Everyone knows how valuable horses are to their owners. These beautiful, yet fragile animals are susceptible to a variety of injuries and diseases. Equine Insurance provides essential protection for both the owner and the horse during times of injury or illness.
Equine insurance helps pay for treatments needed to bring the horse back to full work, or in other words, the way the horse was before the injury. Equine insurance is important to help reduce the overall cost of medical bills associated with an injury or illness. It is very important for every horse owner to protect their investment and their horse.
How much does horse insurance cost?
There are a number of factors that influence the cost of your equine insurance premium. The following factors can affect the cost of equine insurance:
Age of your Horse
Older horses can take longer to recover if they sustain an injury or end up having a disease. The older the horse, the more expensive the insurance will be.
Some health conditions are more likely to affect Geldings or Stallions vs. Mares vs. Colts or Fillies.
Certain breeds cost more and different breeds can be more susceptible to certain diseases and injuries.
Number of Horses
You may receive a discount for insuring multiple horses under the same policy.
Use and Discipline
Depending on what type of discipline you ride or show your horse, it can affect the overall rate of insurance. Examples of uses and disciplines include hunters, jumpers, equitation, dressage, pleasure, and breeding horses.
This is the most common type of policy and is typically combined with Major Medical, Surgical, and Colic coverage. Mortality Insurance covers the value of your horse if your horse dies. Make sure you read the fine print. Some policies will cover things like death from digestive disturbances, but death from your own neglect will not be covered. Participation in certain equine sports may not be covered if your horse dies or is put down for actions that happened in these events. Some have a clause that will pay a certain amount towards surgery, but if you opt not to have the surgery and euthanize your horse, the mortality policy may be worthless and negated.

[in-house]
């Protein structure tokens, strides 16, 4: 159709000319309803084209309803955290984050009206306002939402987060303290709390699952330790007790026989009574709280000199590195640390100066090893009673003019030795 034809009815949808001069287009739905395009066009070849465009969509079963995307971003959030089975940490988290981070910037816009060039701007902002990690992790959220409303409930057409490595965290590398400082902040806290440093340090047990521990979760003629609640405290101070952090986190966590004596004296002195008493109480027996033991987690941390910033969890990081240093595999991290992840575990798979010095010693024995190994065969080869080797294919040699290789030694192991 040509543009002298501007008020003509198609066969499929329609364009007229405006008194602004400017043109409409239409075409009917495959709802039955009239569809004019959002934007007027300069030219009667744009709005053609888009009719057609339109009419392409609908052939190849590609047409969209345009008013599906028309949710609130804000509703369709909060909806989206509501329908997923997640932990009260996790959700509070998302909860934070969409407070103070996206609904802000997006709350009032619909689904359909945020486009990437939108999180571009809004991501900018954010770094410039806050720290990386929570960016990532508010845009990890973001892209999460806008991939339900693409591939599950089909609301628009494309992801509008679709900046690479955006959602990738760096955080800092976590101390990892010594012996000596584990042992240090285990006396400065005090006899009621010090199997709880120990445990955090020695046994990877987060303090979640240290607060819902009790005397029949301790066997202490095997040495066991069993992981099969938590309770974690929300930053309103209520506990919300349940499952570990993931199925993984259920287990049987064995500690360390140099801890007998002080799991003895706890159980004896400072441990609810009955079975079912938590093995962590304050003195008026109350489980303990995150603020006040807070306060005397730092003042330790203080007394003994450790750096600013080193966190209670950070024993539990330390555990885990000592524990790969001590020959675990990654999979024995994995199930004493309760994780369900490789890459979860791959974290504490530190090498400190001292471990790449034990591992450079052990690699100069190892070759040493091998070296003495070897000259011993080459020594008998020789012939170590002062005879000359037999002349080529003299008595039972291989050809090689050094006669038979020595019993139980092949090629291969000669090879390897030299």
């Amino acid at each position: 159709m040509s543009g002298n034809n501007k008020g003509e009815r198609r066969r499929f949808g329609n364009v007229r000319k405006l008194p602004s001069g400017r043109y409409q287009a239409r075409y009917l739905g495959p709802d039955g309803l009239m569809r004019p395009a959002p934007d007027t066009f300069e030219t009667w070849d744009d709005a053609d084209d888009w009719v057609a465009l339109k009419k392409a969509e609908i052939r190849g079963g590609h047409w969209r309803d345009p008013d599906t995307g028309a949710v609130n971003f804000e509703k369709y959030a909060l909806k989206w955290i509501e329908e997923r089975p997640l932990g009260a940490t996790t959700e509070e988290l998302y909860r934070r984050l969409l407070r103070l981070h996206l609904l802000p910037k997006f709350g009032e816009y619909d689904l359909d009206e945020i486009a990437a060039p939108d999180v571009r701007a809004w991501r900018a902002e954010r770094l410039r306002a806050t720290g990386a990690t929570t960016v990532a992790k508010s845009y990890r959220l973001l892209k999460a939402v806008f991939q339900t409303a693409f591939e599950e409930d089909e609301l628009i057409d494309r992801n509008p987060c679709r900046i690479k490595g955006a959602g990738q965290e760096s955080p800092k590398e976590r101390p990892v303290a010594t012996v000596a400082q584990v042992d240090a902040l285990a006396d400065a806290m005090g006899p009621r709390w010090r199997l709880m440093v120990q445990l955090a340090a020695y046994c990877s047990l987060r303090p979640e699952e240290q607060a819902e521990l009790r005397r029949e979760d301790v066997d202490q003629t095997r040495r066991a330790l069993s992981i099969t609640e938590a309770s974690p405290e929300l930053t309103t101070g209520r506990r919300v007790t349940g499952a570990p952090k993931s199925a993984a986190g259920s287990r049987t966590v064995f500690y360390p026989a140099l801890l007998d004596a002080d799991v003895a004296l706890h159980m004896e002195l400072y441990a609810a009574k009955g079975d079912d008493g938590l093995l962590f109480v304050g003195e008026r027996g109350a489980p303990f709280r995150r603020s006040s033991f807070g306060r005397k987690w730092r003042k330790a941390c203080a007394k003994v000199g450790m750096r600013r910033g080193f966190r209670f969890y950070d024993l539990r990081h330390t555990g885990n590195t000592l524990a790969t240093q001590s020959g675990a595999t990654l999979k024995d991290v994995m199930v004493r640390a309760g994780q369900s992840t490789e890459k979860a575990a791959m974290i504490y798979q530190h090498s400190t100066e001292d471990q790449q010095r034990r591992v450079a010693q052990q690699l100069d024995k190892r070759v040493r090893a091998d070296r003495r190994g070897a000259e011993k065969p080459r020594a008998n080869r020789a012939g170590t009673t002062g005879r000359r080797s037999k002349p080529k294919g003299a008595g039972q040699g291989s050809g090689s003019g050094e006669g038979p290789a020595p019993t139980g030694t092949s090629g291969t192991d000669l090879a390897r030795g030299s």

Major Medical, Surgical, and Colic
Major Medical, Surgical, and Colic coverage is typically purchased as part of mortality insurance. Carriers have various coverage limits depending on what treatment and therapy your horse needs in the event of an injury or disease. Some policies have additional limits of colic coverage included for no additional fee. This policy can cover different types of diagnostic and treatment methods (x-rays, ultrasounds, MRI, etc.). It is important to note exclusions can apply if your horse has had the same recurring injury and received prior treatment. Major Medical, Surgical, and Colic coverage always has a deductible which varies by company. Some companies have co-pays in addition to deductibles per occurrence.
Loss of Use
A loss of use policy (also called permanent disability) comes into play when your horse becomes permanently injured or has a disease where your horse can no longer continue its intended use. These polices will reimburse you a percentage of your horse’s value (usually 60% or less). Be wary of the fine print, because if your company pays you the value of the horse, unless the horse is a gelding, the company can take your horse and use it for breeding.